Buddhism teaches the law of karma. That is, through the concept of reincarnation, the sins of one's past life are paid for in their next life. Eventually, through a series of lives, the Buddhist believer can purify themselves, and, having finally lived a perfect life, can attain to Nirvana, where Buddha himself is supposed to reside. Yet there is no guarantee that the faithful will ever reach Nirvana. It is possible that they would spend eternity living each life paying for sins of the last. Thus, Karma is a negative doctrine of unforgiveness and condemnation.
Therefore, if Buddhism is the objective truth which defines reality as we know it, then our Buddhist mother should be greatly comforted to know that her son died because of sins he committed in a previous life and she herself is suffering his loss because of sins she committed in a previous life.
Suppose, then, that our mother is a Muslim. What worldview does Islam teach? Islam teaches that God is omniscient, omnipresent, and omnipotent. But, he's not personal - not knowable. Additionally, in Islam, both good and evil come directly from God. There is never a question of God's will. It is merely, "whatever Allah wills."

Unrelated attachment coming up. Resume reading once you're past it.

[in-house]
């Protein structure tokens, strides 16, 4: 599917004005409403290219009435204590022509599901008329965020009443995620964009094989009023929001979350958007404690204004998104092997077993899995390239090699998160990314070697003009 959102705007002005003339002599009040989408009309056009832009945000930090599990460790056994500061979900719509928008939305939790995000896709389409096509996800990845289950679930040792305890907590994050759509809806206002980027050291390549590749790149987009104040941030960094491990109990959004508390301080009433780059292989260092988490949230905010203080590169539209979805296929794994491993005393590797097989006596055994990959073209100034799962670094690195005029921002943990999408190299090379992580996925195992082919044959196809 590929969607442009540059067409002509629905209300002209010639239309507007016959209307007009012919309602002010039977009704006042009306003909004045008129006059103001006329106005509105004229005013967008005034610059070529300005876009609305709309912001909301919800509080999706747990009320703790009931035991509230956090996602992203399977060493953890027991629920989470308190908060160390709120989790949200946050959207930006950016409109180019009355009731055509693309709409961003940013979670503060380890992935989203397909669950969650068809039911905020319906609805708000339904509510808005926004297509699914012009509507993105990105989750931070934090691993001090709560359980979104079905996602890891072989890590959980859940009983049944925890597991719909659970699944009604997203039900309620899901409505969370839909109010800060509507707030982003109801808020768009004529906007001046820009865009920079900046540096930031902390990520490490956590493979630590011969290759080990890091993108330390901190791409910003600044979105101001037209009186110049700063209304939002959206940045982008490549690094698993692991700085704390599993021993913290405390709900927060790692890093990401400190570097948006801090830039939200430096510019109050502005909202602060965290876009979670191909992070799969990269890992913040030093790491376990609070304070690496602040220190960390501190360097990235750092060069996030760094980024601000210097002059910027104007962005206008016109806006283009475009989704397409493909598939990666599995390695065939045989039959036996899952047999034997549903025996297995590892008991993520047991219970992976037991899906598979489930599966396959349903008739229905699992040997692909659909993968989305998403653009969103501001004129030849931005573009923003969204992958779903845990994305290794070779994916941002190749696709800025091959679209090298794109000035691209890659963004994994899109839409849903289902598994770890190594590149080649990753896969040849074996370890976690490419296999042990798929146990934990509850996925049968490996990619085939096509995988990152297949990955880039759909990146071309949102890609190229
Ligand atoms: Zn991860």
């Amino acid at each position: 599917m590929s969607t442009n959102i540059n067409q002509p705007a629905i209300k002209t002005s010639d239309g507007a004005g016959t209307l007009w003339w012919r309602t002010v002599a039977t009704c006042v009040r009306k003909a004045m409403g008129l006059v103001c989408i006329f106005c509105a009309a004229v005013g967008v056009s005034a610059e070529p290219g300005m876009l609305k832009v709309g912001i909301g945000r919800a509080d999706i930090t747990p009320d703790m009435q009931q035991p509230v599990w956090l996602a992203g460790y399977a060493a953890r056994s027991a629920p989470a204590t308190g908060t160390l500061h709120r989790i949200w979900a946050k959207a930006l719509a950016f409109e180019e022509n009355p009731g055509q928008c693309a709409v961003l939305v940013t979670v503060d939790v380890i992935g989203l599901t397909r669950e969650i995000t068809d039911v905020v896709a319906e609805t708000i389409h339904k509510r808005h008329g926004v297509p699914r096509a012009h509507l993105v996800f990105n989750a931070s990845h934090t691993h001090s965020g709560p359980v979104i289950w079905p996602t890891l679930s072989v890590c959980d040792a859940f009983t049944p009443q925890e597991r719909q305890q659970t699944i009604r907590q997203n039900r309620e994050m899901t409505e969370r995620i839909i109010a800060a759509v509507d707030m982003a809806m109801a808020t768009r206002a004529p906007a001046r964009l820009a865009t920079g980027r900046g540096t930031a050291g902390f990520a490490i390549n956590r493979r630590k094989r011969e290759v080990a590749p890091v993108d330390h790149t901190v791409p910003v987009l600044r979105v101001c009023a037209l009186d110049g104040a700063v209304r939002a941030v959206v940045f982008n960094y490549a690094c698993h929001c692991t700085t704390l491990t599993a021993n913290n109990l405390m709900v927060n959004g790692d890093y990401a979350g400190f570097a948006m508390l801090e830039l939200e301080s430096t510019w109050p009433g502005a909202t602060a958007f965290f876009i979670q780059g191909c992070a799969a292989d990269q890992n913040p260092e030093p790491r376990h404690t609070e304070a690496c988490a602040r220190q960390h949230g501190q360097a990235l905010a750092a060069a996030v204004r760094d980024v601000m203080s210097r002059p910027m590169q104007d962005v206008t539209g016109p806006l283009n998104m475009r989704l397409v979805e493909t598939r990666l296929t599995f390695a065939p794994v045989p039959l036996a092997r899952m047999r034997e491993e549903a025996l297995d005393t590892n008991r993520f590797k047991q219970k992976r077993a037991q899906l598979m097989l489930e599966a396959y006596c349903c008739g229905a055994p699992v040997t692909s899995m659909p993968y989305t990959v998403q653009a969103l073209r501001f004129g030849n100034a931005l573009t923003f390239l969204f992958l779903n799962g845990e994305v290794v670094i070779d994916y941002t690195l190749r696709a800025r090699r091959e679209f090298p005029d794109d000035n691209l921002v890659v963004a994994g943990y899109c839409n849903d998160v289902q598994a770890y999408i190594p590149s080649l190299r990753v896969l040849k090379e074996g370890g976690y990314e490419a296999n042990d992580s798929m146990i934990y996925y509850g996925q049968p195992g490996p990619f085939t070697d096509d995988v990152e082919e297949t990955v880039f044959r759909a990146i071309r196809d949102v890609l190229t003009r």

Therefore, if Islam is the objective truth which defines reality as we know it, then our Muslim mother should be greatly comforted to know that although Allah knows about her pain, He does not care. And what's more, He caused it.
Finally, let us assume our mother is a Christian. If Christianity is the objective truth which defines reality as we know it, then our Christian mother should be greatly comforted to know that God knows about her loss. He did not want her son to die, He did not cause her son's death, and He is not punishing her for any sin she may have committed by letting him die and not answering her prayers.
He even grieves with her over her loss. He knows her pain. He lost a Son once too, you know. And she should also be comforted to know that God never promised to protect anyone from the pains of a sinful world. Rather, as a the song says,
"the promise was, when everything fell, we'd be held."